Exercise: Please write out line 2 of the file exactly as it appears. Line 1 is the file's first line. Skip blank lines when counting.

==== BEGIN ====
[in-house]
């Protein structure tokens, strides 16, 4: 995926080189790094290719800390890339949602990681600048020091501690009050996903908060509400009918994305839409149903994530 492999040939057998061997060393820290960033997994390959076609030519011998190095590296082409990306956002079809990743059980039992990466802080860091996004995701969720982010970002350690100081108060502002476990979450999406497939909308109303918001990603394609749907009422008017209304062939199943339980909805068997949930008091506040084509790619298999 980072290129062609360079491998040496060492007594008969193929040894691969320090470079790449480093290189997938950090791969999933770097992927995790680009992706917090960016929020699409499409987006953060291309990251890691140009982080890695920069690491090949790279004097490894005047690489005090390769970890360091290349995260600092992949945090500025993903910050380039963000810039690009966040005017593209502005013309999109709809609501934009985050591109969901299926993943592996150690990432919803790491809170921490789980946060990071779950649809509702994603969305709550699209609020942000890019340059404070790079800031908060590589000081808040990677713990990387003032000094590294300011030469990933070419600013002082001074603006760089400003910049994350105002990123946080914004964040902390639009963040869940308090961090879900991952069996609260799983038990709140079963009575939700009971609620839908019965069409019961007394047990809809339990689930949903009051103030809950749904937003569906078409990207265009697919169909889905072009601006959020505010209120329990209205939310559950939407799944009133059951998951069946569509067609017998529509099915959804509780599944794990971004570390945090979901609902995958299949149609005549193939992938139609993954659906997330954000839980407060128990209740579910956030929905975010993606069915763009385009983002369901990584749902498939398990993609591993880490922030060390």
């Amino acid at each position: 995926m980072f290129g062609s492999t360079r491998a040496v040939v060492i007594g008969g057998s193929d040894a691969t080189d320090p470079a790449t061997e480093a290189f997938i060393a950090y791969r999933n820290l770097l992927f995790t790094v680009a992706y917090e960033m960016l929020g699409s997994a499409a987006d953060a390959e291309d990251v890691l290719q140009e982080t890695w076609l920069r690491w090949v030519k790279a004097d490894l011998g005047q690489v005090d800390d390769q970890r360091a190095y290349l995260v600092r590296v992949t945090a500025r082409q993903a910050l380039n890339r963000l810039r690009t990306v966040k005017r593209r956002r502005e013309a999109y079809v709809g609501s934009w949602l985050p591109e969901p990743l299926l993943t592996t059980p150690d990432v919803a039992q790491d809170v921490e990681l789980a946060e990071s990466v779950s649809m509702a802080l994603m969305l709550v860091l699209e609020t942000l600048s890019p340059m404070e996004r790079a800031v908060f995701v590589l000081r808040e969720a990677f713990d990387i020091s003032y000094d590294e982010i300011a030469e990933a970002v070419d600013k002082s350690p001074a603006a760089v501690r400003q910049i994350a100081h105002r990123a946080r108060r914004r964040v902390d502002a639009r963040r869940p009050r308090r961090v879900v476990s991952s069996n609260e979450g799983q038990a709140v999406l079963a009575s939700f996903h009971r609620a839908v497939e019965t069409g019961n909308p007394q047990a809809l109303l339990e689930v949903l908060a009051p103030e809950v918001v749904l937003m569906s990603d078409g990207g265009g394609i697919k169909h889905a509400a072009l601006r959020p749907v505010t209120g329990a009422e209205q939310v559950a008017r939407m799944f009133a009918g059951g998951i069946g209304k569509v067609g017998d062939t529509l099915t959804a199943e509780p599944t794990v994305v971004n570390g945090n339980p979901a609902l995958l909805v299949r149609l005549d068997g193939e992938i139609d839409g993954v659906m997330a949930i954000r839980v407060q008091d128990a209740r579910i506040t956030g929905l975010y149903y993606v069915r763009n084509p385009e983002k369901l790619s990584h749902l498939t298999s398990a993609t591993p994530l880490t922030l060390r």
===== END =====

């Protein structure tokens, strides 16, 4: 995926080189790094290719800390890339949602990681600048020091501690009050996903908060509400009918994305839409149903994530 492999040939057998061997060393820290960033997994390959076609030519011998190095590296082409990306956002079809990743059980039992990466802080860091996004995701969720982010970002350690100081108060502002476990979450999406497939909308109303918001990603394609749907009422008017209304062939199943339980909805068997949930008091506040084509790619298999 980072290129062609360079491998040496060492007594008969193929040894691969320090470079790449480093290189997938950090791969999933770097992927995790680009992706917090960016929020699409499409987006953060291309990251890691140009982080890695920069690491090949790279004097490894005047690489005090390769970890360091290349995260600092992949945090500025993903910050380039963000810039690009966040005017593209502005013309999109709809609501934009985050591109969901299926993943592996150690990432919803790491809170921490789980946060990071779950649809509702994603969305709550699209609020942000890019340059404070790079800031908060590589000081808040990677713990990387003032000094590294300011030469990933070419600013002082001074603006760089400003910049994350105002990123946080914004964040902390639009963040869940308090961090879900991952069996609260799983038990709140079963009575939700009971609620839908019965069409019961007394047990809809339990689930949903009051103030809950749904937003569906078409990207265009697919169909889905072009601006959020505010209120329990209205939310559950939407799944009133059951998951069946569509067609017998529509099915959804509780599944794990971004570390945090979901609902995958299949149609005549193939992938139609993954659906997330954000839980407060128990209740579910956030929905975010993606069915763009385009983002369901990584749902498939398990993609591993880490922030060390």